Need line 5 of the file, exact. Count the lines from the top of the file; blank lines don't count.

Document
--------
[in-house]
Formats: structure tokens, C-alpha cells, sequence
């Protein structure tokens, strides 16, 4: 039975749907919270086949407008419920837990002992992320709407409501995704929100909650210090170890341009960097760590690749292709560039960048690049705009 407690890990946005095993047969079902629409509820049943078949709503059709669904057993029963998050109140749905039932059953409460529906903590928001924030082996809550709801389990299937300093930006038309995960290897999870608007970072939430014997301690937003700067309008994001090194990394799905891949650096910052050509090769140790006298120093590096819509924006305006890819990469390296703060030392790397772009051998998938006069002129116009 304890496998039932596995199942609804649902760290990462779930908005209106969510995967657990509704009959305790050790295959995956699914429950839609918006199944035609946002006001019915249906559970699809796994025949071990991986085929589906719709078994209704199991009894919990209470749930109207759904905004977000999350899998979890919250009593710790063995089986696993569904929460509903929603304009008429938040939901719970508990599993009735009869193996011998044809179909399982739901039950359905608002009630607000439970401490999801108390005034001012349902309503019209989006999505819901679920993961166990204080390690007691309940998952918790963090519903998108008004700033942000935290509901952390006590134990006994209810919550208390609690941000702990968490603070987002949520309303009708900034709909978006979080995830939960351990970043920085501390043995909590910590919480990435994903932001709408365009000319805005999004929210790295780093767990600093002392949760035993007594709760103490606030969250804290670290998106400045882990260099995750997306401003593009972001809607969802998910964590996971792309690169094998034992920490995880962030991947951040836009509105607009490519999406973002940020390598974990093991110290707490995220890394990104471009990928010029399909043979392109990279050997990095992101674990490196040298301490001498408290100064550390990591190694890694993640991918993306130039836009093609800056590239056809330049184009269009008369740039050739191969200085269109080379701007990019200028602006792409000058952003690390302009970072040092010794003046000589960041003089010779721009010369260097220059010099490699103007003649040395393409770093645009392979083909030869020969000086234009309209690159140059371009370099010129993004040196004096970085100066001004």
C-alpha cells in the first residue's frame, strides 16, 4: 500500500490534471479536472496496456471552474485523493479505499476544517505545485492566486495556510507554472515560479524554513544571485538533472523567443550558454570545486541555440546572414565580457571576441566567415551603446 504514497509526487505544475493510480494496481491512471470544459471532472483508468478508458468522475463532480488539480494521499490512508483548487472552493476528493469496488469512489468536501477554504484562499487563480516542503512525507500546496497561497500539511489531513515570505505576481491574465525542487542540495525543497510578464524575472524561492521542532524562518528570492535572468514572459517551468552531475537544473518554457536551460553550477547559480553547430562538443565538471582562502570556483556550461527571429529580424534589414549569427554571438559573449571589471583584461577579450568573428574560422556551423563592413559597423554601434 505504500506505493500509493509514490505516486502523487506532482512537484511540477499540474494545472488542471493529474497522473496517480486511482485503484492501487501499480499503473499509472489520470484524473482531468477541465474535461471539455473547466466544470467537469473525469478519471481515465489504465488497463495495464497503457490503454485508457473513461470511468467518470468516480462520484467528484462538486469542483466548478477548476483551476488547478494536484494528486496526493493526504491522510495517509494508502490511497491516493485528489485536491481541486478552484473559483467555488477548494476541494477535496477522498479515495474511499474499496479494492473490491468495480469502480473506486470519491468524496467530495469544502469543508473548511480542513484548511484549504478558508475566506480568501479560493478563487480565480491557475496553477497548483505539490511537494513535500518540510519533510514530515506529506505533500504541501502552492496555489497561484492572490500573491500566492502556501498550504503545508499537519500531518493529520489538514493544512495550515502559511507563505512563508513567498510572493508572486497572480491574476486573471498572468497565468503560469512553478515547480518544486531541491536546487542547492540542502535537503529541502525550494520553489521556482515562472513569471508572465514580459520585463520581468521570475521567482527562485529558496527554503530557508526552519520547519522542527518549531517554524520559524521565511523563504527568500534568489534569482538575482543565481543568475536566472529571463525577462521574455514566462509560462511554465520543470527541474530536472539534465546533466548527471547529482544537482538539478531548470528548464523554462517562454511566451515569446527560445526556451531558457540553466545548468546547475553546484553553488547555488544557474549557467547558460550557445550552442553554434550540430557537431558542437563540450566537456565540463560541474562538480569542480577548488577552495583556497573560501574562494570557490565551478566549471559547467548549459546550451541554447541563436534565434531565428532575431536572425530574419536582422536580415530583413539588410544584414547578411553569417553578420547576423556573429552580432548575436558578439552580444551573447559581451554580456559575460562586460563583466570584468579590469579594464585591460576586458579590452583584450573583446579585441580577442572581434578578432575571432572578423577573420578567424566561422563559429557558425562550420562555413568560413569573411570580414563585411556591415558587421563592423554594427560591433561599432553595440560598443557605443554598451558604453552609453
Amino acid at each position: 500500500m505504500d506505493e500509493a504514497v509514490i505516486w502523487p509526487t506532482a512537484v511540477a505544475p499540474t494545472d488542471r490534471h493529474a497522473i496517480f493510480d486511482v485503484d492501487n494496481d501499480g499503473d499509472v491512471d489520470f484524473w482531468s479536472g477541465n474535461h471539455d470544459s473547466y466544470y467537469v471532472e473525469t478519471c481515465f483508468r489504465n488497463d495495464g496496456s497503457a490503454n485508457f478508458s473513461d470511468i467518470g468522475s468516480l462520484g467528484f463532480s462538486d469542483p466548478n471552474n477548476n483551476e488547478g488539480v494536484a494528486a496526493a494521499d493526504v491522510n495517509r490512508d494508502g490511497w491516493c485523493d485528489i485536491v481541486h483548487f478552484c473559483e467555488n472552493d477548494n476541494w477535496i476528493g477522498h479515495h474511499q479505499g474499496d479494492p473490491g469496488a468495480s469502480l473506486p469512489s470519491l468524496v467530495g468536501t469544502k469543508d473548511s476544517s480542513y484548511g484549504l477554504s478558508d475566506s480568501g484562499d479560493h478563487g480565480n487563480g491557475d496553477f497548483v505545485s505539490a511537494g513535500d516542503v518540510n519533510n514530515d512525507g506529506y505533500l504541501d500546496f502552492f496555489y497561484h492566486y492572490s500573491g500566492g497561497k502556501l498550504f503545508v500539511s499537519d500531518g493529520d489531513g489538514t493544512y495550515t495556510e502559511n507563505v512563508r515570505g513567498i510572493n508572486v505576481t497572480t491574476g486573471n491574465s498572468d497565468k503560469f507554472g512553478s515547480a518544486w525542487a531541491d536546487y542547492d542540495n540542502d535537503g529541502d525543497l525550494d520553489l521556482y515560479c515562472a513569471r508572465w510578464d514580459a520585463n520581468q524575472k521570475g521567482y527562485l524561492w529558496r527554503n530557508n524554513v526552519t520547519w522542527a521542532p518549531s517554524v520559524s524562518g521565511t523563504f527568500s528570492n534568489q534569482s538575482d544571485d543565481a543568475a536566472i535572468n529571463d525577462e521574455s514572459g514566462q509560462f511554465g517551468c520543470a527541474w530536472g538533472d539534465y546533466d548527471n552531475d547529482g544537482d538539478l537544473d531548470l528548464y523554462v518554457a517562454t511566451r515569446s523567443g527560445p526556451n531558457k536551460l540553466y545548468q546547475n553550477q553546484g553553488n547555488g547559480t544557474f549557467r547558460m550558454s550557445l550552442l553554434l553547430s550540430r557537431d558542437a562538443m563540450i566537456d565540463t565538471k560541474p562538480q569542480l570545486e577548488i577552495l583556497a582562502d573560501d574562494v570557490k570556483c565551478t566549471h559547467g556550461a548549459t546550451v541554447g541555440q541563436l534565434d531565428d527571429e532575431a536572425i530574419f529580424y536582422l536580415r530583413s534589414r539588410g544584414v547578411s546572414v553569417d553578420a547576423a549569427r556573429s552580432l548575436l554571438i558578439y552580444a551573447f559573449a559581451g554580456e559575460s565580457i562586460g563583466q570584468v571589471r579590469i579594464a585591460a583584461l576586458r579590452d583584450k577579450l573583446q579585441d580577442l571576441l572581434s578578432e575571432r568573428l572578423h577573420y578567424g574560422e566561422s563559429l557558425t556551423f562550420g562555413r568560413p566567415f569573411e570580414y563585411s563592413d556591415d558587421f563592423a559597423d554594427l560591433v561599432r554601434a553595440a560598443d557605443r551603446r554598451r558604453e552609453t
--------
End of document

Amino acid at each position: 500500500m505504500d506505493e500509493a504514497v509514490i505516486w502523487p509526487t506532482a512537484v511540477a505544475p499540474t494545472d488542471r490534471h493529474a497522473i496517480f493510480d486511482v485503484d492501487n494496481d501499480g499503473d499509472v491512471d489520470f484524473w482531468s479536472g477541465n474535461h471539455d470544459s473547466y466544470y467537469v471532472e473525469t478519471c481515465f483508468r489504465n488497463d495495464g496496456s497503457a490503454n485508457f478508458s473513461d470511468i467518470g468522475s468516480l462520484g467528484f463532480s462538486d469542483p466548478n471552474n477548476n483551476e488547478g488539480v494536484a494528486a496526493a494521499d493526504v491522510n495517509r490512508d494508502g490511497w491516493c485523493d485528489i485536491v481541486h483548487f478552484c473559483e467555488n472552493d477548494n476541494w477535496i476528493g477522498h479515495h474511499q479505499g474499496d479494492p473490491g469496488a468495480s469502480l473506486p469512489s470519491l468524496v467530495g468536501t469544502k469543508d473548511s476544517s480542513y484548511g484549504l477554504s478558508d475566506s480568501g484562499d479560493h478563487g480565480n487563480g491557475d496553477f497548483v505545485s505539490a511537494g513535500d516542503v518540510n519533510n514530515d512525507g506529506y505533500l504541501d500546496f502552492f496555489y497561484h492566486y492572490s500573491g500566492g497561497k502556501l498550504f503545508v500539511s499537519d500531518g493529520d489531513g489538514t493544512y495550515t495556510e502559511n507563505v512563508r515570505g513567498i510572493n508572486v505576481t497572480t491574476g486573471n491574465s498572468d497565468k503560469f507554472g512553478s515547480a518544486w525542487a531541491d536546487y542547492d542540495n540542502d535537503g529541502d525543497l525550494d520553489l521556482y515560479c515562472a513569471r508572465w510578464d514580459a520585463n520581468q524575472k521570475g521567482y527562485l524561492w529558496r527554503n530557508n524554513v526552519t520547519w522542527a521542532p518549531s517554524v520559524s524562518g521565511t523563504f527568500s528570492n534568489q534569482s538575482d544571485d543565481a543568475a536566472i535572468n529571463d525577462e521574455s514572459g514566462q509560462f511554465g517551468c520543470a527541474w530536472g538533472d539534465y546533466d548527471n552531475d547529482g544537482d538539478l537544473d531548470l528548464y523554462v518554457a517562454t511566451r515569446s523567443g527560445p526556451n531558457k536551460l540553466y545548468q546547475n553550477q553546484g553553488n547555488g547559480t544557474f549557467r547558460m550558454s550557445l550552442l553554434l553547430s550540430r557537431d558542437a562538443m563540450i566537456d565540463t565538471k560541474p562538480q569542480l570545486e577548488i577552495l583556497a582562502d573560501d574562494v570557490k570556483c565551478t566549471h559547467g556550461a548549459t546550451v541554447g541555440q541563436l534565434d531565428d527571429e532575431a536572425i530574419f529580424y536582422l536580415r530583413s534589414r539588410g544584414v547578411s546572414v553569417d553578420a547576423a549569427r556573429s552580432l548575436l554571438i558578439y552580444a551573447f559573449a559581451g554580456e559575460s565580457i562586460g563583466q570584468v571589471r579590469i579594464a585591460a583584461l576586458r579590452d583584450k577579450l573583446q579585441d580577442l571576441l572581434s578578432e575571432r568573428l572578423h577573420y578567424g574560422e566561422s563559429l557558425t556551423f562550420g562555413r568560413p566567415f569573411e570580414y563585411s563592413d556591415d558587421f563592423a559597423d554594427l560591433v561599432r554601434a553595440a560598443d557605443r551603446r554598451r558604453e552609453t